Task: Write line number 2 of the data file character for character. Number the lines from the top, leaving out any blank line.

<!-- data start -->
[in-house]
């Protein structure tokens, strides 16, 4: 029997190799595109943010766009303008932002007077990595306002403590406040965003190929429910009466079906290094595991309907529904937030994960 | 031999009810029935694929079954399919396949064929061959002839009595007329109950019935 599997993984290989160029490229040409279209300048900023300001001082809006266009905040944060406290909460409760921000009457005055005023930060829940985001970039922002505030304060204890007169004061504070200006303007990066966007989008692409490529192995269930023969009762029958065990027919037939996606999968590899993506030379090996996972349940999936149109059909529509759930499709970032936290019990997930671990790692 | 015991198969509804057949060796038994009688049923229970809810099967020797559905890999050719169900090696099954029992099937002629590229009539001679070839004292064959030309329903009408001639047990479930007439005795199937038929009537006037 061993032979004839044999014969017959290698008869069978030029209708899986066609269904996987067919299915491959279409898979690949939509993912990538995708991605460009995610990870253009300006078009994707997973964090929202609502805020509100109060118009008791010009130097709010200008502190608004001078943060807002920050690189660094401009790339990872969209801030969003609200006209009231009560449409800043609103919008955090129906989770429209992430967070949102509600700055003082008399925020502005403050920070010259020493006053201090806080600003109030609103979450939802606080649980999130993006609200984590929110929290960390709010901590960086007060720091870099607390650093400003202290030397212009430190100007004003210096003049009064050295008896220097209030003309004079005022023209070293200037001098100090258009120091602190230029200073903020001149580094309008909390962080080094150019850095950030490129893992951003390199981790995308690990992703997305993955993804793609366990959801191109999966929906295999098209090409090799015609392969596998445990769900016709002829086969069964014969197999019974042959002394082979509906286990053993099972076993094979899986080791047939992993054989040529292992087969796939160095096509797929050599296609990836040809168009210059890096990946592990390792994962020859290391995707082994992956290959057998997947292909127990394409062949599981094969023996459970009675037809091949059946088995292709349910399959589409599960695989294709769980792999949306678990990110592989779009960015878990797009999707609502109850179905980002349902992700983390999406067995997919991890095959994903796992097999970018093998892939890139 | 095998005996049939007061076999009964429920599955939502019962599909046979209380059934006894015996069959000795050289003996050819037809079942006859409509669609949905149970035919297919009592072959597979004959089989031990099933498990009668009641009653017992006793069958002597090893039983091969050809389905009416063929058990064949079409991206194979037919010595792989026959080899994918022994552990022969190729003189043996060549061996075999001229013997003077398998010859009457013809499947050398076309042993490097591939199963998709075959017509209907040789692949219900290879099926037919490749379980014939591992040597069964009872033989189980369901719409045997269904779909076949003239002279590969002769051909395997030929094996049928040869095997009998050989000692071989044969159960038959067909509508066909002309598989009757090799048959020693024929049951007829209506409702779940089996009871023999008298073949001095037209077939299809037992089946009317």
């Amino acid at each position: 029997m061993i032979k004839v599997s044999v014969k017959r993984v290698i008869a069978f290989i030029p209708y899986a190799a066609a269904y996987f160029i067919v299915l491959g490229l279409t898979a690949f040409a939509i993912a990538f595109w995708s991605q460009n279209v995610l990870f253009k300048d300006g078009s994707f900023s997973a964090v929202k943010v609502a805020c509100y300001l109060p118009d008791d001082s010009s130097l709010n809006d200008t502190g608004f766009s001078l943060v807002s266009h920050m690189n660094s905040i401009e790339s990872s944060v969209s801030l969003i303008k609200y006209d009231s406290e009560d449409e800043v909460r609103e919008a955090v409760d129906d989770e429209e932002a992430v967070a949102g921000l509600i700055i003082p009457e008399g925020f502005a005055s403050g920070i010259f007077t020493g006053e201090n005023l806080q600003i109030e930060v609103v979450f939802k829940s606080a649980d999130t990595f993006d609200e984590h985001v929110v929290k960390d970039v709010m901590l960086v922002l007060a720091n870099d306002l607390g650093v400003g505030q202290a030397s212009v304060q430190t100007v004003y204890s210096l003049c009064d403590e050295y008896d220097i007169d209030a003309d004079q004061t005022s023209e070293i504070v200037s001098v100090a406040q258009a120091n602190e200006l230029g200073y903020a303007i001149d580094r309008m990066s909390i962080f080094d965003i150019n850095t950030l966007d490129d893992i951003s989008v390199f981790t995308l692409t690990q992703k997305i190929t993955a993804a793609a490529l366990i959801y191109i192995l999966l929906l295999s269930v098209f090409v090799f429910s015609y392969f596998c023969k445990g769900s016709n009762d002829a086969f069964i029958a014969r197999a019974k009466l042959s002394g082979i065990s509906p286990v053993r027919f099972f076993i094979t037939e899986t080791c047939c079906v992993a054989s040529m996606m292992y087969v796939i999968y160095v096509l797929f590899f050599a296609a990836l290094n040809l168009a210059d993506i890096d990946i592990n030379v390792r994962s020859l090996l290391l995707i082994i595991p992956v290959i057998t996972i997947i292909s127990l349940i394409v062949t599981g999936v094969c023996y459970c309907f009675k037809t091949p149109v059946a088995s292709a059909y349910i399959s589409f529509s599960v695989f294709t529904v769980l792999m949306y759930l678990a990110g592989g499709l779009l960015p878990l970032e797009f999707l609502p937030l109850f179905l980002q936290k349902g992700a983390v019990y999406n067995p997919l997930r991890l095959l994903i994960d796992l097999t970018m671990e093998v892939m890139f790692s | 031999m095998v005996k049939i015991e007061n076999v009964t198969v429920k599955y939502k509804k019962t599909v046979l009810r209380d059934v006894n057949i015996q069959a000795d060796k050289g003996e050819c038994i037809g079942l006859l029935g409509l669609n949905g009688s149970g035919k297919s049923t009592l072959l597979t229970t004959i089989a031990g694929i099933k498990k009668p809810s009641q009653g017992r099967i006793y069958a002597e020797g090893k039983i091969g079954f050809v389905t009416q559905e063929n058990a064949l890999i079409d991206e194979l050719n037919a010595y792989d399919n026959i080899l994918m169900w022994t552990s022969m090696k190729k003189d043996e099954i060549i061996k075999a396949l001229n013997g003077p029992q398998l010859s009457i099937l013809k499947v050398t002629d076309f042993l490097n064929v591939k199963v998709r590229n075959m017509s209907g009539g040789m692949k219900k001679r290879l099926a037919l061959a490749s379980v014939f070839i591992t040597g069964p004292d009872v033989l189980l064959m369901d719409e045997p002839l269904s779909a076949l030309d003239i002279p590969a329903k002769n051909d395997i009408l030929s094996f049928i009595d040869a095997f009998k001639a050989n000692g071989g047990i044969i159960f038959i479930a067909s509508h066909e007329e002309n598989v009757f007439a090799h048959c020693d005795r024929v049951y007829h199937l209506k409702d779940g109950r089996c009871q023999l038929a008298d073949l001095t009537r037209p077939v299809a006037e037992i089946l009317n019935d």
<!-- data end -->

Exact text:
């Protein structure tokens, strides 16, 4: 029997190799595109943010766009303008932002007077990595306002403590406040965003190929429910009466079906290094595991309907529904937030994960 | 031999009810029935694929079954399919396949064929061959002839009595007329109950019935 599997993984290989160029490229040409279209300048900023300001001082809006266009905040944060406290909460409760921000009457005055005023930060829940985001970039922002505030304060204890007169004061504070200006303007990066966007989008692409490529192995269930023969009762029958065990027919037939996606999968590899993506030379090996996972349940999936149109059909529509759930499709970032936290019990997930671990790692 | 015991198969509804057949060796038994009688049923229970809810099967020797559905890999050719169900090696099954029992099937002629590229009539001679070839004292064959030309329903009408001639047990479930007439005795199937038929009537006037 061993032979004839044999014969017959290698008869069978030029209708899986066609269904996987067919299915491959279409898979690949939509993912990538995708991605460009995610990870253009300006078009994707997973964090929202609502805020509100109060118009008791010009130097709010200008502190608004001078943060807002920050690189660094401009790339990872969209801030969003609200006209009231009560449409800043609103919008955090129906989770429209992430967070949102509600700055003082008399925020502005403050920070010259020493006053201090806080600003109030609103979450939802606080649980999130993006609200984590929110929290960390709010901590960086007060720091870099607390650093400003202290030397212009430190100007004003210096003049009064050295008896220097209030003309004079005022023209070293200037001098100090258009120091602190230029200073903020001149580094309008909390962080080094150019850095950030490129893992951003390199981790995308690990992703997305993955993804793609366990959801191109999966929906295999098209090409090799015609392969596998445990769900016709002829086969069964014969197999019974042959002394082979509906286990053993099972076993094979899986080791047939992993054989040529292992087969796939160095096509797929050599296609990836040809168009210059890096990946592990390792994962020859290391995707082994992956290959057998997947292909127990394409062949599981094969023996459970009675037809091949059946088995292709349910399959589409599960695989294709769980792999949306678990990110592989779009960015878990797009999707609502109850179905980002349902992700983390999406067995997919991890095959994903796992097999970018093998892939890139 | 095998005996049939007061076999009964429920599955939502019962599909046979209380059934006894015996069959000795050289003996050819037809079942006859409509669609949905149970035919297919009592072959597979004959089989031990099933498990009668009641009653017992006793069958002597090893039983091969050809389905009416063929058990064949079409991206194979037919010595792989026959080899994918022994552990022969190729003189043996060549061996075999001229013997003077398998010859009457013809499947050398076309042993490097591939199963998709075959017509209907040789692949219900290879099926037919490749379980014939591992040597069964009872033989189980369901719409045997269904779909076949003239002279590969002769051909395997030929094996049928040869095997009998050989000692071989044969159960038959067909509508066909002309598989009757090799048959020693024929049951007829209506409702779940089996009871023999008298073949001095037209077939299809037992089946009317």